Batman is secondary persona that deals with Bruce Wayne’s trauma in a profoundly destructive way. We accept the version of the story which portrays Batman as a hero, because he’s the defender of order and social hierarchy. We think about Batman as having an almost super human level of discipline and focus, but it’s perspective which gives it that positive spin. A slight change of perspective reveals obsession and dangerously compulsive, narcissistic behavior.
As it relates to our sense of order and stability, it’s not at all convenient to start to see Bruce Wayne and Batman as the victim of a compulsive obsession so deep it robs him of any sense of happiness, contentment and pleasure. if we were to find a Bruce Wayne like person in the real world, it would be tragic to see someone with that level of ability and moral compunction be constantly doomed to fear, pain and this level of compulsive drive. Even if we map on a level of genuine heroism, it’s a profoundly tragic character and story, to a degree that isn’t enjoyable or fun or aspirational. We have to ignore it for the story to exist.
We don’t want to see Batman as a product of his own mental illness, because it’s not very convenient to our narratives about order, regardless of the suffering that mental illness causes. We place a value on the traits which are direct results of this character being profoundly mentally ill, and his suffering is worth the price of those traits. In point of fact, it is central to the narrative of Batman’s heroism that he suffers and is utterly discontented. In more ways than not, the suffering is what differentiates Batman from similar characters like Green Arrow or Iron Man. As their narratives and their storylines go, Green Arrow and Iron Man could give up being their super hero alter ego’s and experience far less suffering. That’s not true of Bruce Wayne. The suffering is central to his character and one of the reasons we find him heroic. Bruce Wayne didn’t create Batman out of some sense of moral righteousness. He created Batman out of a suffering so fundamental, he couldn’t no create Batman or some equivalent.
Take a step beyond all of that, and the next thing to become clear is that one of the fundamental reasons we refuse to talk about Batman as the creation of a person who is experiencing extensive mental illness is that both Bruce Wayne and Batman feed into narratives about masculinity that we protect in order to not have to face how damaging the concept as a whole can be. Mental illness is a weakness, and a man as powerful, effective and successful at his crusade as Batman is, could never be accepted as being mentally ill, because it would threaten the order imposed on masculinity every day.
That is the underlying reality of who the hero is in the equation of Batman versus Joker. As an audience we need to see Bruce Wayne suffer from life altering, demoralizing mental illness resulting from profound trauma while denying that is exactly what he’s experiencing to see him as a hero. That he is mentally ill is what differentiates him from the vast majority of other costumed hero characters, and we will ignore this fact, in order to be comforted with by the fact that the same suffering drives him to constantly impose an order which comforts us.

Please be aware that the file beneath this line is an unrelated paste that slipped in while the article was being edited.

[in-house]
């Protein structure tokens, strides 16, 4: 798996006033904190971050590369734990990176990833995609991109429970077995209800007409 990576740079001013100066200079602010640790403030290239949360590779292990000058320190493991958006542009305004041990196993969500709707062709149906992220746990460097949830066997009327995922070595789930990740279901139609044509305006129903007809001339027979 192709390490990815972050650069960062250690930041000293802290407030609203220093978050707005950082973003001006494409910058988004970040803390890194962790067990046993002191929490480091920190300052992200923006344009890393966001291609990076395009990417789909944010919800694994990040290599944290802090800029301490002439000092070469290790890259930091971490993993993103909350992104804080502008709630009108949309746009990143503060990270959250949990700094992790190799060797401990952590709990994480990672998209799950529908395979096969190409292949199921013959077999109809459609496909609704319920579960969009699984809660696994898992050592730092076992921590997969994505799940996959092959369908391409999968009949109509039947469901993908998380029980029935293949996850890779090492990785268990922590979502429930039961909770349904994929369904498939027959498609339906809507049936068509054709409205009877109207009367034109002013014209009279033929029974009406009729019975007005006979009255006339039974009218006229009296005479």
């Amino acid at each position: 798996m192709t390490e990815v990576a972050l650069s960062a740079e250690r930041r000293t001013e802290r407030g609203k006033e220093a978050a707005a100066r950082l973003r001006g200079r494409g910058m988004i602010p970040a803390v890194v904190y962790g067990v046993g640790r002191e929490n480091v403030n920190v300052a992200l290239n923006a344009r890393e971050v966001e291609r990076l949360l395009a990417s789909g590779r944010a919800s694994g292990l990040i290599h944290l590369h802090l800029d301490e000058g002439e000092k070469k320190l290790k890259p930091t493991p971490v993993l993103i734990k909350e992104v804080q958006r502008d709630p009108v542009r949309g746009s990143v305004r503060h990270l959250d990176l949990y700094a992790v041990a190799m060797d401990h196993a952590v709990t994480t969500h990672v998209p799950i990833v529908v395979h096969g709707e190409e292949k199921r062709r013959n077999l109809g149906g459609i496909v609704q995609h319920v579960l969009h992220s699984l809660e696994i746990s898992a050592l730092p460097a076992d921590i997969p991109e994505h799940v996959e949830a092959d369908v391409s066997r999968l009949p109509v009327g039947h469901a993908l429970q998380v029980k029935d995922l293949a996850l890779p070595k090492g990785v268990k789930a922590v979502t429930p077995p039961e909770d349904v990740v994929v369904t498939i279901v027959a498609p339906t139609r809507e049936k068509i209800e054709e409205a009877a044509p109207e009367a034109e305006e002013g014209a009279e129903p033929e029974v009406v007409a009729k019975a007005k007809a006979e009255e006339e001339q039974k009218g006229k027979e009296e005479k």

To put it plainly, we don’t give a fuck that Bruce Wayne suffers from mental illness. We so fervently prevent ourselves from caring, we don’t even portray the character as being mentally ill, when every trait that makes him what he is points to it, and we require he suffers for our entertainment and our intellectual and moral comfort. It’s no stretch to admit this is because where this narrative is concerned, we want to identify with Batman. Only on the rarest occasions do we step back and start to ask questions about how Batman or Bruce Wayne reflect on our reality and our perceptions in the way we’re asking about Todd Philips “Joker” movie, and the character in general. When we do, it’s pretty uncomfortable, because it’s hard to deny that Batman is the prototype for a fascist vigilante.
When we take the Joker and Batman, and look at this discussion of the politics and representation of mental illness, what’s undeniably clear is one very simple thing: We don’t really care about mental illness until it disturbs our comfort, our norms and our order. If it’s comfortable for us for someone to suffer as the result of mental illness, we will even raise them up to a place that says their suffering is heroic, before we will find comfort in the relief of their suffering at the expense of our own comfort. Batman not only protects those norms in the narrative form, he is representative of them as a character.
That brings us to back to Todd Philips “Joker” and it’s representation of mental illness.
In the film, Arthur Fleck, who becomes Joker by the end, isn’t given a specific psychiatric diagnosis. He refers to and is referred to as having mental illness. Additionally, he has a neurological condition, Pseudobulbar Affect which is used as the explanation his laughter at what would otherwise be inappropriate times. Later in the film, it’s revealed Arthur has suffered a series of concussions and brain injuries as the result of childhood abuse. Brain injury is one of the causes of this condition, and as such, there’s at least some recognition due to the film makers for being logically consistent and doing their homework.
It’s consistent with the history of the character to not give a specific diagnosis or to have so many different diagnoses over time that they become meaningless. The DSM, which is used to diagnose and specifically categorize collections of symptoms as a particular illness, has 265 diagnoses in it, before modifiers are included. Wanting to be able to portray a character in the way the story calls for, without being tethered to the specifics of a single or even a few different diagnoses is understandable. It’s also consistent with the history of the character to ask whether or not Joker is a variety of mentally ill we even understand.